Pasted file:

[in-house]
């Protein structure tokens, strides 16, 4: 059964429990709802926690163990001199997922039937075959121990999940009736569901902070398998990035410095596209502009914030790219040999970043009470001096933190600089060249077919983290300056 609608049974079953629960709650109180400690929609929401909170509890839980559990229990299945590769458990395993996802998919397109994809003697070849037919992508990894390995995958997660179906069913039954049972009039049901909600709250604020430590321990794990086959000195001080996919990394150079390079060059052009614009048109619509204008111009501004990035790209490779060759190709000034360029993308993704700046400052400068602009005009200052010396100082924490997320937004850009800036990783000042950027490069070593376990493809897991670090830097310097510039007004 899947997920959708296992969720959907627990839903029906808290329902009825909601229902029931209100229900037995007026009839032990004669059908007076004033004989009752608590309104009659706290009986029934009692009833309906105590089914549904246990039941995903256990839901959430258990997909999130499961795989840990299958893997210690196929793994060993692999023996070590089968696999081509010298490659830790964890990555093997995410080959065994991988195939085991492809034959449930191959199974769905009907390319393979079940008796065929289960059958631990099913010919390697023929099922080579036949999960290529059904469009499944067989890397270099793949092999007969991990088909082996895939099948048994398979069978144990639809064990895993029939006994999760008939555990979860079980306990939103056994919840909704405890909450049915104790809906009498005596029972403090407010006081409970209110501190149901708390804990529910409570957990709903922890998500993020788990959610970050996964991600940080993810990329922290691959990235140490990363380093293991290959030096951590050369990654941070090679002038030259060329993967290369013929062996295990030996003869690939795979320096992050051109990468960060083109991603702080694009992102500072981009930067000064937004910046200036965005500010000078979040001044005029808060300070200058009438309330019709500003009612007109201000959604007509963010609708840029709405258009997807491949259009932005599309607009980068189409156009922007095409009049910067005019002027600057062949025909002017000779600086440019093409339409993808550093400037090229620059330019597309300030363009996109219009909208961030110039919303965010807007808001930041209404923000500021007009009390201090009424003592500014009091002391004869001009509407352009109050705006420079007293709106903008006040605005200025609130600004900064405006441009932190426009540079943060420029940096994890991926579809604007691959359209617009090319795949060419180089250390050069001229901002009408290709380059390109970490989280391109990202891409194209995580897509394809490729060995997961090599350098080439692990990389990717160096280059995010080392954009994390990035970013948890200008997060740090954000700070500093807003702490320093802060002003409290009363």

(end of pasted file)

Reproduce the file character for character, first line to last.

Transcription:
[in-house]
């Protein structure tokens, strides 16, 4: 059964429990709802926690163990001199997922039937075959121990999940009736569901902070398998990035410095596209502009914030790219040999970043009470001096933190600089060249077919983290300056 609608049974079953629960709650109180400690929609929401909170509890839980559990229990299945590769458990395993996802998919397109994809003697070849037919992508990894390995995958997660179906069913039954049972009039049901909600709250604020430590321990794990086959000195001080996919990394150079390079060059052009614009048109619509204008111009501004990035790209490779060759190709000034360029993308993704700046400052400068602009005009200052010396100082924490997320937004850009800036990783000042950027490069070593376990493809897991670090830097310097510039007004 899947997920959708296992969720959907627990839903029906808290329902009825909601229902029931209100229900037995007026009839032990004669059908007076004033004989009752608590309104009659706290009986029934009692009833309906105590089914549904246990039941995903256990839901959430258990997909999130499961795989840990299958893997210690196929793994060993692999023996070590089968696999081509010298490659830790964890990555093997995410080959065994991988195939085991492809034959449930191959199974769905009907390319393979079940008796065929289960059958631990099913010919390697023929099922080579036949999960290529059904469009499944067989890397270099793949092999007969991990088909082996895939099948048994398979069978144990639809064990895993029939006994999760008939555990979860079980306990939103056994919840909704405890909450049915104790809906009498005596029972403090407010006081409970209110501190149901708390804990529910409570957990709903922890998500993020788990959610970050996964991600940080993810990329922290691959990235140490990363380093293991290959030096951590050369990654941070090679002038030259060329993967290369013929062996295990030996003869690939795979320096992050051109990468960060083109991603702080694009992102500072981009930067000064937004910046200036965005500010000078979040001044005029808060300070200058009438309330019709500003009612007109201000959604007509963010609708840029709405258009997807491949259009932005599309607009980068189409156009922007095409009049910067005019002027600057062949025909002017000779600086440019093409339409993808550093400037090229620059330019597309300030363009996109219009909208961030110039919303965010807007808001930041209404923000500021007009009390201090009424003592500014009091002391004869001009509407352009109050705006420079007293709106903008006040605005200025609130600004900064405006441009932190426009540079943060420029940096994890991926579809604007691959359209617009090319795949060419180089250390050069001229901002009408290709380059390109970490989280391109990202891409194209995580897509394809490729060995997961090599350098080439692990990389990717160096280059995010080392954009994390990035970013948890200008997060740090954000700070500093807003702490320093802060002003409290009363």